Finally, the chosen super users were invested in the success of the systems in which they were trained to be expert.  This lessened the chance of soft stakeholdership from the business while creating a very healthy interaction for IT.

In the end the approach worked beautifully.  Some of the business users actually later pursued positions in the IT organization.   This was a win-win for all.

Cultural Lever 4: Business Professional First, IT Professional Second

In 2014 I met with a Global CIO at a top-tier pharmaceutical company.  When I asked “What is your preferred mix of technical versus business professionals in your ideal IT shop?”   He replied without hesitation “They all need to be 100% business, even when they are technical.”  That CIO summarized this lever perfectly.

The past ten years have introduced many changes to the IT field.  There has been a mass exodus of roles to offshore teams to cut costs.  Yet, even with the savings the same tensions still exist between the business and IT.  Why?  It is because the issues are not about cost, they are about value.  The business will fund what it sees as valuable.

This set off a movement. During the offshore migration between 2006 and 2011, many top experts started encouraging IT professionals worldwide that they needed to be business people first, and IT people second.  This was based on personal relevance.

This micro recommendation applies to the macro world for IT.  For IT to align with the business, IT must be business focused.  That focus starts with the people, and it is led by the CIO.

Building a “Business Professional First, IT Professional Second” culture is not about programs.  It is about leadership.  This is truly where the CIO sets the tone.  For the CIO to build this culture, the CIO must do three things.

First, the CIO must be visible.  Ivory tower CIOs cannot facilitate business-first culture.  They drive the culture by showing the way.  If a CIO wants to encourage their teams to learn more about the business, one way might be to make some funding available.  Likely, that would have moderate success.

However, the more powerful way to do it would be to go to a class themselves.  At the next town hall meeting, they can incorporate something they learned as a part of their talk.  This is “walking the walk” and it is a huge driver for culture.

Second, the CIO must constantly reinforce the business first mindset.  One CIO from the gaming industry noted with me a technique he used where anyone who came into his office with an idea and justified it using the word “cool” immediately got kicked out.  His point was that he does not want his team telling him that an idea for the business is good because of how technologically advanced it is.  He wants them to tell him the business value.  “The difference between an IT professional and a geek is the word ‘cool’,” he said.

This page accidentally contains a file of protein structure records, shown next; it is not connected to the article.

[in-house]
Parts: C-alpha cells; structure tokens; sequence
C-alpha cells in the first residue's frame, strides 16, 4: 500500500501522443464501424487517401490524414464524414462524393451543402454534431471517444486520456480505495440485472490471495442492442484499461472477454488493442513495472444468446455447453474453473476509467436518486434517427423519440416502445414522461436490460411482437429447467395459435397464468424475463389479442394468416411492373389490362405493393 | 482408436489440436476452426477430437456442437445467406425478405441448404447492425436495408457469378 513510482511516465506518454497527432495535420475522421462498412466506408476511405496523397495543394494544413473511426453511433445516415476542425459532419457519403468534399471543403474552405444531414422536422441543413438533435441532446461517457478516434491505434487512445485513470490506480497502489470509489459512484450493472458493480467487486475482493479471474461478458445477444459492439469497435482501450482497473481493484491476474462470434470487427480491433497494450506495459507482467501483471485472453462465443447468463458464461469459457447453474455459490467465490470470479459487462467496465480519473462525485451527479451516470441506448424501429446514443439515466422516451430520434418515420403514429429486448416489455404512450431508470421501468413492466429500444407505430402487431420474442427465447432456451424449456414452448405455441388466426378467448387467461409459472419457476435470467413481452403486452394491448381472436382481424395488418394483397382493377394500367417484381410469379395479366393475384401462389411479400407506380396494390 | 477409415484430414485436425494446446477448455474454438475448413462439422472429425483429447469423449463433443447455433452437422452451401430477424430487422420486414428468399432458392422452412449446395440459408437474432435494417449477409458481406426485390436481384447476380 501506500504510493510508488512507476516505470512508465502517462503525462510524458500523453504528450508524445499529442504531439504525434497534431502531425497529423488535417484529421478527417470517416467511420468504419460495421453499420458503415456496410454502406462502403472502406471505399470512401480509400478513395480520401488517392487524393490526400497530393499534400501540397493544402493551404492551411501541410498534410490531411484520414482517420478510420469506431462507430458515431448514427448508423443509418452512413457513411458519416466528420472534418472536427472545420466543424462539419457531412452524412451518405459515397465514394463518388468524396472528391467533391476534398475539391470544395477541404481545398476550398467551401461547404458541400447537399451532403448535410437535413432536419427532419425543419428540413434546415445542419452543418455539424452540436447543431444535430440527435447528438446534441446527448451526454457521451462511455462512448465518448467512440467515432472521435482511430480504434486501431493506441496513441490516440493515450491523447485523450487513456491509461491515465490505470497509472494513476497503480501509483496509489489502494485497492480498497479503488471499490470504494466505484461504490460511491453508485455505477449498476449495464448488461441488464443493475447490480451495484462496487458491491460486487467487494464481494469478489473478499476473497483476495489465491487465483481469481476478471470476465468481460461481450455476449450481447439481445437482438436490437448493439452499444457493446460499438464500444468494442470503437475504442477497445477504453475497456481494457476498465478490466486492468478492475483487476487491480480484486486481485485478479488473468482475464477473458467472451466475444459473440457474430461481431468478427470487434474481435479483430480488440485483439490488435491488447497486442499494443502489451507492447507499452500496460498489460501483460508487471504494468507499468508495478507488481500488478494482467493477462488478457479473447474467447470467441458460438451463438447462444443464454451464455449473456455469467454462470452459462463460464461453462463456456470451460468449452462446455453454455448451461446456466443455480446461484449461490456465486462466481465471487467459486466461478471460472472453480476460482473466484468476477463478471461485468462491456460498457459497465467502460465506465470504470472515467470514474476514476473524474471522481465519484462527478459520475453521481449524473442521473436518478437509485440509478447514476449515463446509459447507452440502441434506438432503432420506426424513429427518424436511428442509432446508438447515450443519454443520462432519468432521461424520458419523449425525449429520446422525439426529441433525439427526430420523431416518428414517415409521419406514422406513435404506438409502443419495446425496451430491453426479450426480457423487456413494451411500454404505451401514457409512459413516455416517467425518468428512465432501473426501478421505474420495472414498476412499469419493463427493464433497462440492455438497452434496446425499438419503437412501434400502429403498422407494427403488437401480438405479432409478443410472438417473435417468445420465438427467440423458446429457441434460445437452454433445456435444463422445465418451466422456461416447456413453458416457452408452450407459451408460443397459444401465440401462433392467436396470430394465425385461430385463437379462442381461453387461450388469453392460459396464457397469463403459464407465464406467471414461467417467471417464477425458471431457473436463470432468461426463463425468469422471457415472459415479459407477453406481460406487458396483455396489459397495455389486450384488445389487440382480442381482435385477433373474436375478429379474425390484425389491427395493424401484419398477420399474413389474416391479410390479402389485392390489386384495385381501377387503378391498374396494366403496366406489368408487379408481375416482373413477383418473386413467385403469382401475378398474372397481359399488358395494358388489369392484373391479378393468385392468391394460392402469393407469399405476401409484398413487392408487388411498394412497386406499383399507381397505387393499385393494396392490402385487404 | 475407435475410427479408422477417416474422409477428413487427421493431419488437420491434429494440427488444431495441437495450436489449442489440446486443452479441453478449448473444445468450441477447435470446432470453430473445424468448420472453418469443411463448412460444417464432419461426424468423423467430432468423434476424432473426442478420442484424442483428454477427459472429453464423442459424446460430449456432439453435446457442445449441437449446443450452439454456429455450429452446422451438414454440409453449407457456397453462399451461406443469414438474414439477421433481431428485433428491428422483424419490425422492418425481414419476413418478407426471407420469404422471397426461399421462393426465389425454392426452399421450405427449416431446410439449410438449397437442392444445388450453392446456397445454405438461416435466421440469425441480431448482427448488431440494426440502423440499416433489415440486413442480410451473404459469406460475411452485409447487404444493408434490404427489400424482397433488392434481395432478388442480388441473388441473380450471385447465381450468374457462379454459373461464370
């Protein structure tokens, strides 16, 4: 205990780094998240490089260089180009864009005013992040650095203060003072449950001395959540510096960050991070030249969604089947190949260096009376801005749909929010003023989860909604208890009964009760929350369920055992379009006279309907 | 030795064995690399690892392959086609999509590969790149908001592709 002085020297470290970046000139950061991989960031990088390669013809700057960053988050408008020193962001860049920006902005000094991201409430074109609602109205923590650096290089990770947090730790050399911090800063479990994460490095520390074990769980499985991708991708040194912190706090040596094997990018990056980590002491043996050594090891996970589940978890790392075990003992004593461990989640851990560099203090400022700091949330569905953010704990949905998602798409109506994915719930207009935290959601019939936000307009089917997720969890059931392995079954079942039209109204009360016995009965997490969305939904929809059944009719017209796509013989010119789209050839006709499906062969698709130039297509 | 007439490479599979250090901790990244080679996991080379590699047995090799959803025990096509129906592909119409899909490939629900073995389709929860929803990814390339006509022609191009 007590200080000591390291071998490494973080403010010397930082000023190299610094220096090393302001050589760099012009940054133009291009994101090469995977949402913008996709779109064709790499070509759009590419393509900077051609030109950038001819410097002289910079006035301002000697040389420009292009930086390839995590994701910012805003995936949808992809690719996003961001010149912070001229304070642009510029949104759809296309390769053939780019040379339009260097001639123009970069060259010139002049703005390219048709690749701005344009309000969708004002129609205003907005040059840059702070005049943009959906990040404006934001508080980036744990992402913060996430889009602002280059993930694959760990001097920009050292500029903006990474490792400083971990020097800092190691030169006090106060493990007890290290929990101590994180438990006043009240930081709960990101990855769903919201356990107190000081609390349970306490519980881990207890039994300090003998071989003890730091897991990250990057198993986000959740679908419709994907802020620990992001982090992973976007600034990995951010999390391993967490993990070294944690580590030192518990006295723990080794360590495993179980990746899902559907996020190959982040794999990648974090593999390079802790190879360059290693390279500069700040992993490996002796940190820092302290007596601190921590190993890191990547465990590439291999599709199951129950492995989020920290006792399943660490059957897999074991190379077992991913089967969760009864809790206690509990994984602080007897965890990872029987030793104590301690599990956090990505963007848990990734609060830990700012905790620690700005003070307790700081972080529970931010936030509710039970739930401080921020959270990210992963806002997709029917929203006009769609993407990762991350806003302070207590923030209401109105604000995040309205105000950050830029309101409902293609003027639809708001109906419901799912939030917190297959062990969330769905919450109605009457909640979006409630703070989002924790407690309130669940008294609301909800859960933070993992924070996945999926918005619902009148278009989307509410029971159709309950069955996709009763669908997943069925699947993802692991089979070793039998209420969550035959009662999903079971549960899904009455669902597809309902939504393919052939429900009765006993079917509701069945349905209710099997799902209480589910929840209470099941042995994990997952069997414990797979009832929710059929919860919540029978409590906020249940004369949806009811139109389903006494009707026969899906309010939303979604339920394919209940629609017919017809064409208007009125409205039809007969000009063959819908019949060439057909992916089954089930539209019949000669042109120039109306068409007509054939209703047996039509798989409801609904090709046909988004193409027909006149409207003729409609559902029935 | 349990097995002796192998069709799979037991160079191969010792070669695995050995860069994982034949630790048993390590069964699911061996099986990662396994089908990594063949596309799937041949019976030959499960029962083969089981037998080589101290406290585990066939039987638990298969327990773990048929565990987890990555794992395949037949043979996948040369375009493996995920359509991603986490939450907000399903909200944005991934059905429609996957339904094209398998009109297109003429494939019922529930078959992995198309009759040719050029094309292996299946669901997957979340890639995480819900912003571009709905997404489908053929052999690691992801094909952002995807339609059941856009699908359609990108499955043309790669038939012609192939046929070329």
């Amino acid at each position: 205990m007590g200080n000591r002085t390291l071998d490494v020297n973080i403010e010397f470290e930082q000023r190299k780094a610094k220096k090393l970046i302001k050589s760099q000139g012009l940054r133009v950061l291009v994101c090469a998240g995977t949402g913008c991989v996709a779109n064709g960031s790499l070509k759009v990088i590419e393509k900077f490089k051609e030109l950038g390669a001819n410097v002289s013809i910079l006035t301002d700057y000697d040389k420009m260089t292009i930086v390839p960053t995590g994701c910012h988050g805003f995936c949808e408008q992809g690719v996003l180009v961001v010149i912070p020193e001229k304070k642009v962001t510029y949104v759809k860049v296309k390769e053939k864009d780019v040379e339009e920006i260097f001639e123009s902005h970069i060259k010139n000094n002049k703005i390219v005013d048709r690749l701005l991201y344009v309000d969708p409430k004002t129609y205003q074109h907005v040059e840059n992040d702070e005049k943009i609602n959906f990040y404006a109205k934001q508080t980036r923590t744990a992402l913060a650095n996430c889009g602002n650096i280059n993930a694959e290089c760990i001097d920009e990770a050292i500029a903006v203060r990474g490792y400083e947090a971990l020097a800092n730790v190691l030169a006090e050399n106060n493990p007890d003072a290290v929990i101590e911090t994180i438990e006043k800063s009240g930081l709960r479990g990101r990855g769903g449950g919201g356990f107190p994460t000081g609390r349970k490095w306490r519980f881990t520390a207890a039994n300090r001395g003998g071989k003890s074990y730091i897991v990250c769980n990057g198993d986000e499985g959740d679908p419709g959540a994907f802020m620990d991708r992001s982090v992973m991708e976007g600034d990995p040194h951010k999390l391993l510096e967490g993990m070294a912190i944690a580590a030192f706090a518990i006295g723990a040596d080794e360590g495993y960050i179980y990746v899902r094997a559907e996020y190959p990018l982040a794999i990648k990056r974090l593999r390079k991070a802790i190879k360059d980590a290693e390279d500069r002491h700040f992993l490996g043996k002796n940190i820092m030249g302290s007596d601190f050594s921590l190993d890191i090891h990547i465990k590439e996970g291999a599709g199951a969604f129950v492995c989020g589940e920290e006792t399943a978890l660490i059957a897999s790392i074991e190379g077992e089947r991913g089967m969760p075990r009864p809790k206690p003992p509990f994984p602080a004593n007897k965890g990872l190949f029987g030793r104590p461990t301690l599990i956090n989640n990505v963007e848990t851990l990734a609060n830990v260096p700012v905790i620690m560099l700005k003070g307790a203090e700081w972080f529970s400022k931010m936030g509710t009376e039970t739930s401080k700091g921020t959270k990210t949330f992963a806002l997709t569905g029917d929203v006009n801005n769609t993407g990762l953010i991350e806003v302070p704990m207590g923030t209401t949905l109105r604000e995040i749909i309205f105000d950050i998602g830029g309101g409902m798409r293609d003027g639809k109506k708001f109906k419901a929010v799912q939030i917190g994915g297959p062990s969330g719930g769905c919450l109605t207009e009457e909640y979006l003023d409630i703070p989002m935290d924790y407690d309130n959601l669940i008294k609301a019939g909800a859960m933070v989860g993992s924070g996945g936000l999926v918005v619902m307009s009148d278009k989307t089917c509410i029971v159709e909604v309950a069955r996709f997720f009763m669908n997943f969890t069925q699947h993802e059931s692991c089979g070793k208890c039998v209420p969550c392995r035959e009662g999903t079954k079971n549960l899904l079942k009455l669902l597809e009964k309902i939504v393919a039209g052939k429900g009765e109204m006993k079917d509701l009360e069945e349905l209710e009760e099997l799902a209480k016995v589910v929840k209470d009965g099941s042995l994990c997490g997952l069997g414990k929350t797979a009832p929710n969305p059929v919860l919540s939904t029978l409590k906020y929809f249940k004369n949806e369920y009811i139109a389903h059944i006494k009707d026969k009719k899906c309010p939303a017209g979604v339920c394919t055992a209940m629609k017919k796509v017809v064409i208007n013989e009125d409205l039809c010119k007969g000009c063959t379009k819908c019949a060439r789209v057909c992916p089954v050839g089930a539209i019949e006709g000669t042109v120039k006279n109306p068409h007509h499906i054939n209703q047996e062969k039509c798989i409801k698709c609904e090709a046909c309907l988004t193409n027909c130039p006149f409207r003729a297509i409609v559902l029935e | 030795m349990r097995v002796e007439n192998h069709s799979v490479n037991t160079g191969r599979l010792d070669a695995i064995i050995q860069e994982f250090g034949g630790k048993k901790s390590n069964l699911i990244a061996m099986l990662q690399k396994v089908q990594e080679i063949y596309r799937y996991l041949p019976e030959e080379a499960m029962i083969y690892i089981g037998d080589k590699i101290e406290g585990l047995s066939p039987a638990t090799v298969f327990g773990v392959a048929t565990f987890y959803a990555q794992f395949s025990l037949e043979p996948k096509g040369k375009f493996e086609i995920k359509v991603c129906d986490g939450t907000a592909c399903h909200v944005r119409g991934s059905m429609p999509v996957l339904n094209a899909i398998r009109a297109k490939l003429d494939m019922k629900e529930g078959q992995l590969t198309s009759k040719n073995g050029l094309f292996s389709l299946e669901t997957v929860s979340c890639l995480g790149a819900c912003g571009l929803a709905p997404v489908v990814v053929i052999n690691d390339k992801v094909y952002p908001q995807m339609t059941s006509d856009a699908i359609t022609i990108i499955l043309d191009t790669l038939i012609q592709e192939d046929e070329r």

Another CIO from the pharmaceutical industry described an exchange he had with his second in command.  He said he was in the car with this person, and the person had apparently been getting frustrated with the CIO’s business focus and serving the business “like a business.”   So, the person turned to the CIO and boldly exclaimed that if he wanted to do marketing, he would have chosen to go into marketing.  He said that was not what he wanted to do, and that is why he is in IT.  In response, the CIO said, “We are all in in the business.  Make no mistake about it.  The closet room propeller head developer era is over.”

These two CIOs are great illustrations of the leadership that is required.  Although programs and tactics can help team members understand they are there for the business, nothing beats a good example.

The third and final thing a CIO must do to facilitate a business first culture is to be flexible.  The willingness of a leader to embrace change instills confidence in the entire team to do the same.  The current climate is one of massive change.  The buzz term for this is agility.  This is a buzzword with truth.

IT must be ready to adapt, and when it is, it is seen by the business as essential.  When flexibility is in the culture, IT responds more positively to ideas.  It also suggests them.  These ideas take the perception of IT from utility to strategic asset.  This is a powerful lever and it starts with the CIO.

Cultural Lever 5: Instill Urgency

In CIO Paradox, Martha Heller’s classic book for CIOs, she commented on urgency in the following way:

“The other day, I ordered a pair of shoes from Zappos. As a registered VIP customer (I do love my shoes), I was exasperated when the system took more than thirty seconds to process my payment. The delay was probably my own Internet connection, but I didn’t care. I was annoyed!  We Americans tend to want what we want when we want it; our sense of urgency is quite high, even when ordering a pair of shoes.”

Her point was made related to the diversity in markets, but her comment was very appropriate related to the business.   The business wants to see a sense of urgency in IT.  This urgency is a key lever in Embedding IT.

This lever is closely related to the accountability lever in that execution is key.  With that said, accountability can be easy if timelines are long.  Therefore, IT must live on the edge and be willing to state aggressive timelines too.